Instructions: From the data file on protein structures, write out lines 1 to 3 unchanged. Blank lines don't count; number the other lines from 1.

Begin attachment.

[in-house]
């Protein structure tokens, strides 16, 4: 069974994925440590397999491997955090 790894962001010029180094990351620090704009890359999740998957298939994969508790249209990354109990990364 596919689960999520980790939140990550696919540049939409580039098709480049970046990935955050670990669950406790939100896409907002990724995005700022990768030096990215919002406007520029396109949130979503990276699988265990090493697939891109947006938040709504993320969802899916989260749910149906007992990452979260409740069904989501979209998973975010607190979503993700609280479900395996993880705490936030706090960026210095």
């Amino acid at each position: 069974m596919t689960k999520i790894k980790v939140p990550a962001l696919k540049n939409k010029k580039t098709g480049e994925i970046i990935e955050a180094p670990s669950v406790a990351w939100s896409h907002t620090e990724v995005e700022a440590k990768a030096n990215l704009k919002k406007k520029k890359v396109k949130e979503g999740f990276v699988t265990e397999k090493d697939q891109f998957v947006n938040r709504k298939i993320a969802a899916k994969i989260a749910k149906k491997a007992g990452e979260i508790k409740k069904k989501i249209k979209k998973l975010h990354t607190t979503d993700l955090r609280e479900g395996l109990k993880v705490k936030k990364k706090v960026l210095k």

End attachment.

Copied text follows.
[in-house]
């Protein structure tokens, strides 16, 4: 069974994925440590397999491997955090 790894962001010029180094990351620090704009890359999740998957298939994969508790249209990354109990990364 596919689960999520980790939140990550696919540049939409580039098709480049970046990935955050670990669950406790939100896409907002990724995005700022990768030096990215919002406007520029396109949130979503990276699988265990090493697939891109947006938040709504993320969802899916989260749910149906007992990452979260409740069904989501979209998973975010607190979503993700609280479900395996993880705490936030706090960026210095």
């Amino acid at each position: 069974m596919t689960k999520i790894k980790v939140p990550a962001l696919k540049n939409k010029k580039t098709g480049e994925i970046i990935e955050a180094p670990s669950v406790a990351w939100s896409h907002t620090e990724v995005e700022a440590k990768a030096n990215l704009k919002k406007k520029k890359v396109k949130e979503g999740f990276v699988t265990e397999k090493d697939q891109f998957v947006n938040r709504k298939i993320a969802a899916k994969i989260a749910k149906k491997a007992g990452e979260i508790k409740k069904k989501i249209k979209k998973l975010h990354t607190t979503d993700l955090r609280e479900g395996l109990k993880v705490k936030k990364k706090v960026l210095k």